Russian pipeline through Turkey on hold

Kremlin already scaled back Turkish ambitions after Bulgaria backed away from larger gas network.

By Daniel J. Graeber
Russian pipeline through Turkey on hold
Alexei Miller, the top executive at Russian gas giant Gazprom, says there's no concrete interest from Turkey on natural gas pipeline, forcing a suspension of bilateral talks. File photo by Anatoli Zhdanov/UPI | License Photo

MOSCOW, Dec. 3 (UPI) -- Talks between Moscow and Ankara on building a natural gas pipeline through Turkey to Europe are suspended, Russia's energy minister said.

Russian energy company Gazprom proposed the so-called Turkish Stream gas pipeline as an alternative to a broader South Stream pipeline network meant to feed European markets. Bulgaria's decision in 2014 to back away from South Stream led in part to a derailment of the project.


Gazprom Chief Executive Officer Alexei Miller said Thursday there was little communication from Ankara on the proposal to build the pipeline.

Russian Energy Minister Alexander Novak told news agency Itar-TASS the pursuit was now on hold.

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"The negotiations have been suspended," he said.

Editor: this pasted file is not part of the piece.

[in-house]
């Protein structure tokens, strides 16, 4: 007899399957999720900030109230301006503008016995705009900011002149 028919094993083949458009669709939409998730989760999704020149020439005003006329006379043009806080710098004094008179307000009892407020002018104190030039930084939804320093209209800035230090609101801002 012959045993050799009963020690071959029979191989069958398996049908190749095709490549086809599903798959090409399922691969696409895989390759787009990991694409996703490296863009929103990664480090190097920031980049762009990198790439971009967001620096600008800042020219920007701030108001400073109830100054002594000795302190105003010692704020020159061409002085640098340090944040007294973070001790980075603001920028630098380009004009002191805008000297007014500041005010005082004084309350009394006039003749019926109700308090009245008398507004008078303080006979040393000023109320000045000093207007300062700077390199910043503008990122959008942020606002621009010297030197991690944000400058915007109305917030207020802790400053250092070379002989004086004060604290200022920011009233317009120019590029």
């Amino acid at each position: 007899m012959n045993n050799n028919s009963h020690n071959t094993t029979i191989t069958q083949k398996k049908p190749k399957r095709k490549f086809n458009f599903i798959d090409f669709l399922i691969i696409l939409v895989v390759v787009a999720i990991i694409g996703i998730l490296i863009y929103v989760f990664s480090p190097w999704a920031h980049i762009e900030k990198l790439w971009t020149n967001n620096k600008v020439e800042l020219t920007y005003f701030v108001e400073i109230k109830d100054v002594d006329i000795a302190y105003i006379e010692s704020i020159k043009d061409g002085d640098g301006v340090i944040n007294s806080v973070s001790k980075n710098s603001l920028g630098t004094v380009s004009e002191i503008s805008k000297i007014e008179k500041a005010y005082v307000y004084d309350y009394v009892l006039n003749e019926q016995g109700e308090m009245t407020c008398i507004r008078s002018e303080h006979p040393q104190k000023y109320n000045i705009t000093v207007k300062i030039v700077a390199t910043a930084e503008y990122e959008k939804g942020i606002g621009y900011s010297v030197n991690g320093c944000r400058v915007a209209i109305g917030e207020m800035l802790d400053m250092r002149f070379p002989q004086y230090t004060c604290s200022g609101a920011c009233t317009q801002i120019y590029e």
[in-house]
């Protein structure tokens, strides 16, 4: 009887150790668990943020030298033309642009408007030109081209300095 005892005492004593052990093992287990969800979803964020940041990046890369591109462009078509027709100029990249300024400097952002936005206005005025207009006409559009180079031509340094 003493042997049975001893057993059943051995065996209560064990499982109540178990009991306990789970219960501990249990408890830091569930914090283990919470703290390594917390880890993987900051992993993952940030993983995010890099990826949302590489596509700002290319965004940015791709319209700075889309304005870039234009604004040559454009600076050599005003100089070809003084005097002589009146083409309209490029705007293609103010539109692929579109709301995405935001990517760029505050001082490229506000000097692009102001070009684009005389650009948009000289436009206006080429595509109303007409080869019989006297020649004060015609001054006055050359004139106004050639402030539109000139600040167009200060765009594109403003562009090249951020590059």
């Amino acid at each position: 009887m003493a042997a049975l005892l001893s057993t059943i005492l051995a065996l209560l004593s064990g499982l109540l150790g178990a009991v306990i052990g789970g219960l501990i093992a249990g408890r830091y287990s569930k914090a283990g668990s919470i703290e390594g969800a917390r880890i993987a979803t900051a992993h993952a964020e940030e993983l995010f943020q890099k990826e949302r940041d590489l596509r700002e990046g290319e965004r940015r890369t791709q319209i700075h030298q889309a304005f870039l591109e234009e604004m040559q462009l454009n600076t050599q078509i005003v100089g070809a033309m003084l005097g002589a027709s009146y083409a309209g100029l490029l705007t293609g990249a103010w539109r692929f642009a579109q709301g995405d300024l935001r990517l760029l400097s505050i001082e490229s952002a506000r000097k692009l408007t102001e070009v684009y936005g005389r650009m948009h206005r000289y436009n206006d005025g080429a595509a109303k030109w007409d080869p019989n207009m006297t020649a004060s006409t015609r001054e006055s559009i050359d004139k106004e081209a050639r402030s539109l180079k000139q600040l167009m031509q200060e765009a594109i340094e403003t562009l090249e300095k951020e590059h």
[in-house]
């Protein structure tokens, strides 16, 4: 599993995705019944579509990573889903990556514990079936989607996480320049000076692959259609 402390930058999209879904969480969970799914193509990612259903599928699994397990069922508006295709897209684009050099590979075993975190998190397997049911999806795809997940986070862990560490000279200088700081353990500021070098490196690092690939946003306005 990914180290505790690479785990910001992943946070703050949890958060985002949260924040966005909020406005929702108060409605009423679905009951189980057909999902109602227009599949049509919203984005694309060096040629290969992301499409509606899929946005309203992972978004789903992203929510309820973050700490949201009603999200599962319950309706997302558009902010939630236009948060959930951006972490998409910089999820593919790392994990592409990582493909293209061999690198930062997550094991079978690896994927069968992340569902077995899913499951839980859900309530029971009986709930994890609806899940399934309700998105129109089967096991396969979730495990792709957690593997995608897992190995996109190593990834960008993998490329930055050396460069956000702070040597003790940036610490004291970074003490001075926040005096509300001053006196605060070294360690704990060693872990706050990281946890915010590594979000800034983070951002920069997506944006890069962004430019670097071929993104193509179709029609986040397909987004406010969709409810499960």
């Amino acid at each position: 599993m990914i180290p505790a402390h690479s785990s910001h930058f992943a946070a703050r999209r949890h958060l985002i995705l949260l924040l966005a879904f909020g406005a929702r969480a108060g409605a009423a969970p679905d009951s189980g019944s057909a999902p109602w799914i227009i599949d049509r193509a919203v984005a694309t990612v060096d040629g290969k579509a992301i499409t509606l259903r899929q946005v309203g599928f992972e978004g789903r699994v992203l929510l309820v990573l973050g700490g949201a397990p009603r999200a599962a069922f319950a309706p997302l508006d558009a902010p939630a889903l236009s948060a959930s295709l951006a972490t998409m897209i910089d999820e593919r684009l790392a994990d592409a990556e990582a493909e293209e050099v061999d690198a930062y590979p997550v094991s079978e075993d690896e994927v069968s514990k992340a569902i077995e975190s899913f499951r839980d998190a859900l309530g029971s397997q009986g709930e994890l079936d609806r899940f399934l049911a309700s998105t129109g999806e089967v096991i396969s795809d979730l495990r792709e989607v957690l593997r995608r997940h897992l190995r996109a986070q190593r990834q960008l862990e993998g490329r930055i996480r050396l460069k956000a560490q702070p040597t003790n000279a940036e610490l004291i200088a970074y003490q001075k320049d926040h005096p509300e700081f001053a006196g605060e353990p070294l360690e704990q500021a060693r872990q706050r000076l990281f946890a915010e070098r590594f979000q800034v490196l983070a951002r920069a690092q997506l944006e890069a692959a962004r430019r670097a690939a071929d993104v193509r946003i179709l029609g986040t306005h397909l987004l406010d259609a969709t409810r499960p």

Miller in October said there were no political obstacles standing in the way of bilateral agreements on the gas pipeline.

Political ties between Russian and Turkey have soured in recent months. Russian military intervention in Syria frustrated the Turkish government and its allies in the NATO alliance and the recent downing of a Russian military jet in Turkish airspace was met with measured anger by the Kremlin.

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"We have always deemed betrayal the worst and most shameful thing to do, and that will never change," Russian President Vladimir Putin told the Federal Assembly. "I would like them to remember this -- those in Turkey who shot our pilots in the back, those hypocrites who tried to justify their actions and cover up for terrorists."

Turkey is the second-largest consumer of Russian natural gas. Gazprom last year surveyed the land route for Turkish Stream.

Ankara aims to exploit its geographical position to serve as an energy bridge for oil and natural gas supplies running from Eastern economies to Europe. A rival network from natural gas fields off the coast of Azerbaijan would run through Turkish networks to Europe.

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